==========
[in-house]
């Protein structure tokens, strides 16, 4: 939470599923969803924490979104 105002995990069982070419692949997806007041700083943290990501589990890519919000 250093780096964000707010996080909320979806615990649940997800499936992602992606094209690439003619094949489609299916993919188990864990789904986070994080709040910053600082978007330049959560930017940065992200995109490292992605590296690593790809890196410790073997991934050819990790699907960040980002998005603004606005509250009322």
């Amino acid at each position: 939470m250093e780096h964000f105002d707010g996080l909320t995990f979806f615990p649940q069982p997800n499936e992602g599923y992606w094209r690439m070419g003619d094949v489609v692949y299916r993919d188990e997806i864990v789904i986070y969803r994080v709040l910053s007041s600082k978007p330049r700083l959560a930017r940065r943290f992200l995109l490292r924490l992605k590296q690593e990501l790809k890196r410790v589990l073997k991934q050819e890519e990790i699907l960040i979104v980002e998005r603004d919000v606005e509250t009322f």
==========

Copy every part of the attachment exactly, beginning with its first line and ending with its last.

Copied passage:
[in-house]
């Protein structure tokens, strides 16, 4: 939470599923969803924490979104 105002995990069982070419692949997806007041700083943290990501589990890519919000 250093780096964000707010996080909320979806615990649940997800499936992602992606094209690439003619094949489609299916993919188990864990789904986070994080709040910053600082978007330049959560930017940065992200995109490292992605590296690593790809890196410790073997991934050819990790699907960040980002998005603004606005509250009322």
């Amino acid at each position: 939470m250093e780096h964000f105002d707010g996080l909320t995990f979806f615990p649940q069982p997800n499936e992602g599923y992606w094209r690439m070419g003619d094949v489609v692949y299916r993919d188990e997806i864990v789904i986070y969803r994080v709040l910053s007041s600082k978007p330049r700083l959560a930017r940065r943290f992200l995109l490292r924490l992605k590296q690593e990501l790809k890196r410790v589990l073997k991934q050819e890519e990790i699907l960040i979104v980002e998005r603004d919000v606005e509250t009322f």